If your furniture has suffered tears or other such damage, you may not need to get rid of it quite yet. Upholstery can typically be patched up, cleaned, or otherwise repaired so that it looks as good as new. If you decide to tackle this job on your own, note a few common mistakes to avoid so that the end result is as good as you expect and that the repair job lasts as long as possible.
Using a patching compound
Leather or vinyl can usually be repaired with a patching compound, but don't assume that these will work on fabric or upholstery. The patching material may melt into the fabric and discolour it rather than actually blend in seamlessly, and it may also not be able to hold fabric and upholstery together the way it can hold leather and vinyl. Save these compounds for the material for which they're designed rather than thinking they're a cure-all for all upholstery repair projects.
Using the wrong needle and thread
If you take the furniture apart and sew up a tear or rip from the underside, this can keep the material strong and durable. However, as with sewing clothes, you need to use the right tools, according to the fabric itself. Wool is thicker and more durable than a silk or cotton and silk blended fabric; using the thread needed for wool on these more delicate materials can mean having them just tear and rip even more. The wrong needle can also mean stitches that are too large for a fabric with a denser weave, so that they're very visible even when you sew the fabric from the underside. Don't try to rush the job with a large needle, but use the tools that are best for the fabric itself.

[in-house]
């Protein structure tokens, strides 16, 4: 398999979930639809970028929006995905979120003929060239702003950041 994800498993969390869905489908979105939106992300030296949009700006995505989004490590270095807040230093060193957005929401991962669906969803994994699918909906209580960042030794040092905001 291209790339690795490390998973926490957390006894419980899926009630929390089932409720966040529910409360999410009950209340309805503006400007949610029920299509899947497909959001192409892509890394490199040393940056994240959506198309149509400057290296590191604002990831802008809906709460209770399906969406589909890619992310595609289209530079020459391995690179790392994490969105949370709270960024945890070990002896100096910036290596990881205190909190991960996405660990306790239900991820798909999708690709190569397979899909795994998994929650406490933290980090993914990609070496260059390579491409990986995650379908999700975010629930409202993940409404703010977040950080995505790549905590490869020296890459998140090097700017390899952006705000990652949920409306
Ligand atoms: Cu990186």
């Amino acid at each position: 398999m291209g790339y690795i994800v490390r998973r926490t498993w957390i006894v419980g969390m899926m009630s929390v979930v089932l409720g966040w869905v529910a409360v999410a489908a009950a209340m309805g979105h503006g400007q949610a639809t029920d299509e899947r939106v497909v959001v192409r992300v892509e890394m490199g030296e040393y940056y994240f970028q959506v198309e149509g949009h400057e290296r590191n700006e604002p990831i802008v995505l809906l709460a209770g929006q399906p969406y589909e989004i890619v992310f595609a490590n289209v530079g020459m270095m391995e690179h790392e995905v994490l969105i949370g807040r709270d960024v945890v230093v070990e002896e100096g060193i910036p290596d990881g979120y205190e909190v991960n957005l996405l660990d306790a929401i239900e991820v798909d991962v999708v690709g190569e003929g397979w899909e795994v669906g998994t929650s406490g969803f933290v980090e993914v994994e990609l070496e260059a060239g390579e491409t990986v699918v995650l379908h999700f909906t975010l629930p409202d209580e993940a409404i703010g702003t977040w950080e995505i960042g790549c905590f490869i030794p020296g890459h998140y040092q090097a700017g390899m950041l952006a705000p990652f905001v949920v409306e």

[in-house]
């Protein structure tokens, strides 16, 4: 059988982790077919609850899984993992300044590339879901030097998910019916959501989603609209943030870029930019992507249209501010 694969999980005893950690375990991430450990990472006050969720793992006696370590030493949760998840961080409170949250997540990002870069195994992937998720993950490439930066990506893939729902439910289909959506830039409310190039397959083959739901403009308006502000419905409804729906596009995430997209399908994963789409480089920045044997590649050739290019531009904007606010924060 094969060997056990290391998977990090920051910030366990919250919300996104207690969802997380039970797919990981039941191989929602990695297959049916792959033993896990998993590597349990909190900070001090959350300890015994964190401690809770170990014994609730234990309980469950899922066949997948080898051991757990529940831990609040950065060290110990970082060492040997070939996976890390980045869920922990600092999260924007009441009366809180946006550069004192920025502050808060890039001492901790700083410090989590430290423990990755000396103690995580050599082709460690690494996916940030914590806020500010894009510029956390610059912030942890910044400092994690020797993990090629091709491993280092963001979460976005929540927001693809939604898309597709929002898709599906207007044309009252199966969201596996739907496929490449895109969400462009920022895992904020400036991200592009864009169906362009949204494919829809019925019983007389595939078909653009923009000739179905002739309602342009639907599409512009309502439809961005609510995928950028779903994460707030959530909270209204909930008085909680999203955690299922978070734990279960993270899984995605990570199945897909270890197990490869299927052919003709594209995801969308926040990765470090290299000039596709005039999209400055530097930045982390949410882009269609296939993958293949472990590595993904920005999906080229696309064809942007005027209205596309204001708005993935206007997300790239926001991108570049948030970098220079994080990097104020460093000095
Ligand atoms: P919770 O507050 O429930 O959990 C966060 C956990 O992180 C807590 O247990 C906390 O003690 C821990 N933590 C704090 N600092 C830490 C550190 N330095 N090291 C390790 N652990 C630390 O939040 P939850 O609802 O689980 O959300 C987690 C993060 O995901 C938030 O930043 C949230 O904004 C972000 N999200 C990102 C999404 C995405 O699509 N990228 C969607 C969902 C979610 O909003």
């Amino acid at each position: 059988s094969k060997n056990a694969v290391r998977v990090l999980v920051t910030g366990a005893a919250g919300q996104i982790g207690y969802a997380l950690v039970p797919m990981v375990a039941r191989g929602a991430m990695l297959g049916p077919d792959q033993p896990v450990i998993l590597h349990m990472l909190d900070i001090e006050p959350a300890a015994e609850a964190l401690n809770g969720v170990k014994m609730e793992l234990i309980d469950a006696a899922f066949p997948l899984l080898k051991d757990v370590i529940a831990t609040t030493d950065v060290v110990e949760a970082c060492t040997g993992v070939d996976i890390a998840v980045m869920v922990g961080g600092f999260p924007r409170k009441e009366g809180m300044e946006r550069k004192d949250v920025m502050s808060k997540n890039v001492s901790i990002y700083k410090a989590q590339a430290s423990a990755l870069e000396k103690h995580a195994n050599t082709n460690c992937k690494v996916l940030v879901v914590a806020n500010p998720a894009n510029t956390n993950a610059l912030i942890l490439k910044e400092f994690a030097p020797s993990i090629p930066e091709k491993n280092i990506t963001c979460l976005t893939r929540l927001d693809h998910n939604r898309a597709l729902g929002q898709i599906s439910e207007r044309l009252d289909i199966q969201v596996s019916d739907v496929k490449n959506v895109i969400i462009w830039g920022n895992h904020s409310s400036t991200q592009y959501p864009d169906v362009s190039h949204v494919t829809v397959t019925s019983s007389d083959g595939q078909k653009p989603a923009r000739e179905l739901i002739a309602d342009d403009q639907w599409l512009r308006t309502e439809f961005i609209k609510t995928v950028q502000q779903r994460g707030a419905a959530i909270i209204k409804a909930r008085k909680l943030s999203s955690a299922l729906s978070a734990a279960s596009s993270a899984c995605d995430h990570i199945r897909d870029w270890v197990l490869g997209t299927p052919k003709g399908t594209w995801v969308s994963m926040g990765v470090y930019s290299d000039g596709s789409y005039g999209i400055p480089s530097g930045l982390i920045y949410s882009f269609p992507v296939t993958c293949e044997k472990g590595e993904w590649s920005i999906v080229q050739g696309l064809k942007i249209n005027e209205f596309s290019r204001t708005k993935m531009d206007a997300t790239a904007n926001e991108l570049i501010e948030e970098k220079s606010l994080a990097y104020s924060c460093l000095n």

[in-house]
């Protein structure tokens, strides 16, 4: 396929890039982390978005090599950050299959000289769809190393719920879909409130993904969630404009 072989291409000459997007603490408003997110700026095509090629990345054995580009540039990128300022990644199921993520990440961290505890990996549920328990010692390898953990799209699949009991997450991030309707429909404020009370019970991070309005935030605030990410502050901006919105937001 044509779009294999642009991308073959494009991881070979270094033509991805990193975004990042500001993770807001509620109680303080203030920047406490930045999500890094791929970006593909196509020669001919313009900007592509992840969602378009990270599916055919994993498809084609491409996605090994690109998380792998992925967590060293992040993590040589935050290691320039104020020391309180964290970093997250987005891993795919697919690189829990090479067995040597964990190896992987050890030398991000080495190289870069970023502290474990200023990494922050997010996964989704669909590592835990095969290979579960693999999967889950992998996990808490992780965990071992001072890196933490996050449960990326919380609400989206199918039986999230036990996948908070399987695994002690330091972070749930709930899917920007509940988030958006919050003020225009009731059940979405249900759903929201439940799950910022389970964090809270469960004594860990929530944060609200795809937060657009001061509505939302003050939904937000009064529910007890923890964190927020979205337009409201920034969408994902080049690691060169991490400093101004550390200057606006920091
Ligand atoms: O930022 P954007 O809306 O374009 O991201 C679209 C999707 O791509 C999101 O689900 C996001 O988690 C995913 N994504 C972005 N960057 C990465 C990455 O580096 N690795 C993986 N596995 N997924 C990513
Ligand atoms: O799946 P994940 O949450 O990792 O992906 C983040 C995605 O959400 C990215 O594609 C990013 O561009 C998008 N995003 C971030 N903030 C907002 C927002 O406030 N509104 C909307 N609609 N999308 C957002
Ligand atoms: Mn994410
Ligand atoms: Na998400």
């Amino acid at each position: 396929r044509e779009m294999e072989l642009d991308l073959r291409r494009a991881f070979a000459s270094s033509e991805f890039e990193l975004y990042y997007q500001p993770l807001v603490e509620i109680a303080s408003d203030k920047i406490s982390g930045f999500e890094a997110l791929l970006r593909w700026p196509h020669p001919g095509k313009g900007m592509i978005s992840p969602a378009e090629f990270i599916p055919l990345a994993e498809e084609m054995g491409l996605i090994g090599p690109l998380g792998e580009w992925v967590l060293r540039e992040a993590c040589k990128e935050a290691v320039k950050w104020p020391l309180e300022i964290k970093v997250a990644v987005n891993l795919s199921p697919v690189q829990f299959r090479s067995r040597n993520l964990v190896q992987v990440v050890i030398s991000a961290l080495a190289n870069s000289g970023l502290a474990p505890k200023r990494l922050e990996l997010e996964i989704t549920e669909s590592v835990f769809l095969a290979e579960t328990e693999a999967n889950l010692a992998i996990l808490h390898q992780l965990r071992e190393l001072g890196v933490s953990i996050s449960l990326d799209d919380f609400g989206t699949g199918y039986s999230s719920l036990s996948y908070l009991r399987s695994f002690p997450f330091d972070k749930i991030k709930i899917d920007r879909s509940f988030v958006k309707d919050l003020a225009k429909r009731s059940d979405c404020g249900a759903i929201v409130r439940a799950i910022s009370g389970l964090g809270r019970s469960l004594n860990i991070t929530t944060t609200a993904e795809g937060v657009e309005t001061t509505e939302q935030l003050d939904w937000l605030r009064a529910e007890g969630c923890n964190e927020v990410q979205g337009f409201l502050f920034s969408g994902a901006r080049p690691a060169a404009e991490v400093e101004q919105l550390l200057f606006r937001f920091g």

Cinching fabric too tightly
When performing any types of repairs on fabric or upholstery, you may need to pull that fabric tight in order to cover the rip, or to create a new hem that you attach to the furniture frame. If you pull or cinch the fabric too tightly, this can cause tears in other areas or cause too much fabric to bunch up around your repair, making that area very unsightly.
Remember that if the tear or other damage to fabric is too large for you to manage on your own or you're not sure how to stitch it up properly, it might be best to leave this work to a furniture restorer. A commercial upholstery service can ensure the work is done right and that the repair job looks professional.